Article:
Jonathan Berent, L.C.S.W., author of “Beyond Shyness” (Simon & Schuster) and “Work Makes Me Nervous” (Wiley) has identified technology compulsion... Read more
Understanding the Chemistry of Shyness For Positive Change
Understanding shyness and related problems is a huge topic that has a ton of angles. If you just searched for shyness it probably means there’s some kind of challenge at play; either for yourself or a family member.
The reason the title of my first erentook was “Beyond Shyness: How to Conquer Social Anxieties” is because shyness is all too often an abstract word and concept to be functional. In other words, it’s important to go beyond shyness for any practical understanding to facilitate change.
Having worked with literally thousands of individuals of all ages since 1978, one of the most common responses by teachers, pediatricians, and well intentioned parents has been “Don’t worry; he/she is just shy and will grow out of it”. Clinical reality has demonstrated that nothing is further from the truth. Believe me; this is not an attempt to medicalize or pathologize shyness. Clinical experience has clearly demonstrated that the more shyness is in place the more ingrained it becomes.
Let’s consider the constellation of dynamics and interpretations that compose the chemistry of shyness.
According to The American Psychological Association” shyness is the tendency to feel awkward, worried or tense during social encounters, especially with unfamiliar people. Severely shy people may have physical symptoms like blushing, sweating, a pounding heart or upset stomach; negative feelings about themselves; worries about how others view them; and a tendency to withdraw from social interactions”.
Introversion is a characteristic that applies to many shy people. The following from Wikepedia describes introverts well:
“This is the state of being predominantly interested in one’s own mental self. Introverts are typically perceived as more reserved or reflective. Some popular psychologists have characterized introverts as people whose energy tends to expand through reflection and dwindle during interaction”.
So when do the characteristics of “the tendency to feel awkward’ and “reserved” become a problem? The simple answer of this question is, in my professional opinion, when the shy person is helpless. The primary way helpless manifests is when the shy person of any age is overly avoidant of situations that cause awkwardness. This avoidance is enabled and perpetuated by over-dependence.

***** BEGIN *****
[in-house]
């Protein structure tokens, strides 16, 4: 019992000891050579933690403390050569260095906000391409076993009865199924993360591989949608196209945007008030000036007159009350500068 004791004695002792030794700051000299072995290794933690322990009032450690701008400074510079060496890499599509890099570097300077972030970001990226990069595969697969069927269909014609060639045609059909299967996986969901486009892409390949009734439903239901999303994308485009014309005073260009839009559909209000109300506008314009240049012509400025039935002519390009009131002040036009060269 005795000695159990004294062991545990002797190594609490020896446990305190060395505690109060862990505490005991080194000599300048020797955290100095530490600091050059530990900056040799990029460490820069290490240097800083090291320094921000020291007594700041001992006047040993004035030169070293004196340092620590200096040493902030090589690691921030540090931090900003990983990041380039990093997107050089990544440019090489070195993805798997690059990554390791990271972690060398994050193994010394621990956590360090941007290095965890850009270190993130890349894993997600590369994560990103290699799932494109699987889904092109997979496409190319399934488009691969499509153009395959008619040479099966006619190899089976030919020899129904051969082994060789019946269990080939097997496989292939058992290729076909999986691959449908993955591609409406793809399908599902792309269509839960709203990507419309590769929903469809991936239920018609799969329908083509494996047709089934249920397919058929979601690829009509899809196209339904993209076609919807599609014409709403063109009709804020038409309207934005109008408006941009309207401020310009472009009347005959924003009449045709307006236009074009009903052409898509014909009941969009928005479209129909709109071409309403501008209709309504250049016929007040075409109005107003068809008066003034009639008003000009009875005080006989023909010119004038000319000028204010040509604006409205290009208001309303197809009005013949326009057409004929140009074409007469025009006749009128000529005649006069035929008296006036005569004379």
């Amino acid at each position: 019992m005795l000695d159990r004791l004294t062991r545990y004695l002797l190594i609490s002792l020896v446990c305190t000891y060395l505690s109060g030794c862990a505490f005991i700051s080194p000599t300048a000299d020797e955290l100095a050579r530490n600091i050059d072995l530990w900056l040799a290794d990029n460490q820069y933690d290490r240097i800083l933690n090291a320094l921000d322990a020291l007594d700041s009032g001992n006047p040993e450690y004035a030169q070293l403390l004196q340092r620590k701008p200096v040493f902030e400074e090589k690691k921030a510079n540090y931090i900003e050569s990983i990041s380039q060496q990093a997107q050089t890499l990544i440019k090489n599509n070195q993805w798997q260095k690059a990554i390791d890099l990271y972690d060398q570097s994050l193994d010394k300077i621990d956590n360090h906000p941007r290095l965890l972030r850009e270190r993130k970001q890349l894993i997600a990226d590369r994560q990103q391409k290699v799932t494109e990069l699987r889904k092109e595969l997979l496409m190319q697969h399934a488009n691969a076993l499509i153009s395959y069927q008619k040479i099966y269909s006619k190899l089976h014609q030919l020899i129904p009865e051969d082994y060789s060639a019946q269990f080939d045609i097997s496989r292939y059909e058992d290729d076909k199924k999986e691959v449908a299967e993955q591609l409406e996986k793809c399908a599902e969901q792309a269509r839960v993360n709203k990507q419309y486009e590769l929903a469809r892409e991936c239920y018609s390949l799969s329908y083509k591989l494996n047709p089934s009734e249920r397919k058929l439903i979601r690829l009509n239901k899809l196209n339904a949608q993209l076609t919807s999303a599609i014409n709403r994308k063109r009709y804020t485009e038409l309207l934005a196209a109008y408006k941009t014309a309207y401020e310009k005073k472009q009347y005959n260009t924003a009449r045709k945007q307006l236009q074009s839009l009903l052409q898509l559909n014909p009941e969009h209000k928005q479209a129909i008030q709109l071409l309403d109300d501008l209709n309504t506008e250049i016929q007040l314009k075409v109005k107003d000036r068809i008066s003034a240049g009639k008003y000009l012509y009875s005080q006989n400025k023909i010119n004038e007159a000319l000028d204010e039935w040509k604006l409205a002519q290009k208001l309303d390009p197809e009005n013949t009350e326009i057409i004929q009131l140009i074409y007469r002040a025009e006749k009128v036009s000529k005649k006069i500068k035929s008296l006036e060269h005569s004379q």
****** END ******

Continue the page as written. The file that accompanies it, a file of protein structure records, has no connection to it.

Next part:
In order to understand helplessness it’s important to consider the avoidance-dependence dynamic that has, in essence, rendered the mental health profession unproductive in its attempt to provide therapeutic services for shy people. For example, I received a call from the mother of a 26 year old who said “can you help my son? He’s very shy. My response “yes, but I need to see the parents first”. Her response; with quite a bit of indignation, “why do you want to see us. He’s 26 years old”. My response why are you making the phone call? When the “shy” person of any age is in counseling or psychotherapy an important variable to assess is does the individual have any initiative for healing? If initiative is not present it is imperative for caregivers to develop an empowering strategy. If this strategy is not integrated into treatment, in most cases the process will be unproductive.
The most profound example of confusion regarding shyness at an early age is selective mutism. Selective mutism is a condition where child does not talk in interactive situations. While there are variations of this disorder, the common scenario goes something like the parent saying “my child talks normally at home, it’s just at school where there is a problem”. The typical response from professionals, and usually the belief of the parents is the grow out of shyness mantra. Here’s the reality. Take it or leave it. While the selectively mute child exhibits signs of shyness a very ingrained anxiety response driven by the obsessive compulsive mind is at work. The “grow out of It” belief is one of the ultimate examples of denial. This denial perpetuates over-dependence and avoidance which sucks the life out of the shy person’s potential and self-esteem.
When the shy person avoids challenging scenarios because of awkwardness, or feeling reserved, skills acquisition is at risk. This leads to performance anxiety. Work Makes Me Nervous is a self-help book for performance anxiety at work.
Here is some crucial advice to empower the shy person. Invest in the belief that the shy individual needs to learn how to compensate for inhibiting characteristics rather than the passive grow out of it approach. And here is the punchline: Shyness is social anxiety. The question is, to what degree is it present?. Develop a functional understanding of shyness-social anxiety by understanding its components. Think of F.A.T.E. (See Figure 1).
The belief that shyness is a personality characteristic that can’t be changed or modified is a terribly enabling and disempowering phenomenon!
There is a tendency with common existing therapies to fit social anxiety disorder into the narrow confines of one specific approach. The Berent Treatment Method for Social Anxiety is based on adapting treatment to the specific needs of social anxiety. The treatment architecture includes transactional analysis-based mind state training, core work based on the Sarno method, and the paradoxical technique of adrenaline control. Very importantly, the method is customized for the individual with and without initiative.